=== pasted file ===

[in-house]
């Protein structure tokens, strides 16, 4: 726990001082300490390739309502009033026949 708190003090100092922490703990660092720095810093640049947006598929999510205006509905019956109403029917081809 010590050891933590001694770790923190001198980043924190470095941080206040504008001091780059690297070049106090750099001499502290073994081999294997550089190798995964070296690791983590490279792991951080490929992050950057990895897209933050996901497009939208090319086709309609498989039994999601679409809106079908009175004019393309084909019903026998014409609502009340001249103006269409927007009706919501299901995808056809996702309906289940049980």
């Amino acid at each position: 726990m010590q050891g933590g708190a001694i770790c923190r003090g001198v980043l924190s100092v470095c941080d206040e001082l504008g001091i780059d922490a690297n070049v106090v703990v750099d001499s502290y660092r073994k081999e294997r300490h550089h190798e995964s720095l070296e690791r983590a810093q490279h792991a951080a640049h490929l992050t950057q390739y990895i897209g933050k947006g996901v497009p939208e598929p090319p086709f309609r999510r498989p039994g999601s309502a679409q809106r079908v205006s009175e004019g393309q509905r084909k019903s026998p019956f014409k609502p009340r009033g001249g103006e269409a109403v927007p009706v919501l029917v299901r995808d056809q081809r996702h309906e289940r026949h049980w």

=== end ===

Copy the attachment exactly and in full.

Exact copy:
[in-house]
């Protein structure tokens, strides 16, 4: 726990001082300490390739309502009033026949 708190003090100092922490703990660092720095810093640049947006598929999510205006509905019956109403029917081809 010590050891933590001694770790923190001198980043924190470095941080206040504008001091780059690297070049106090750099001499502290073994081999294997550089190798995964070296690791983590490279792991951080490929992050950057990895897209933050996901497009939208090319086709309609498989039994999601679409809106079908009175004019393309084909019903026998014409609502009340001249103006269409927007009706919501299901995808056809996702309906289940049980």
């Amino acid at each position: 726990m010590q050891g933590g708190a001694i770790c923190r003090g001198v980043l924190s100092v470095c941080d206040e001082l504008g001091i780059d922490a690297n070049v106090v703990v750099d001499s502290y660092r073994k081999e294997r300490h550089h190798e995964s720095l070296e690791r983590a810093q490279h792991a951080a640049h490929l992050t950057q390739y990895i897209g933050k947006g996901v497009p939208e598929p090319p086709f309609r999510r498989p039994g999601s309502a679409q809106r079908v205006s009175e004019g393309q509905r084909k019903s026998p019956f014409k609502p009340r009033g001249g103006e269409a109403v927007p009706v919501l029917v299901r995808d056809q081809r996702h309906e289940r026949h049980w």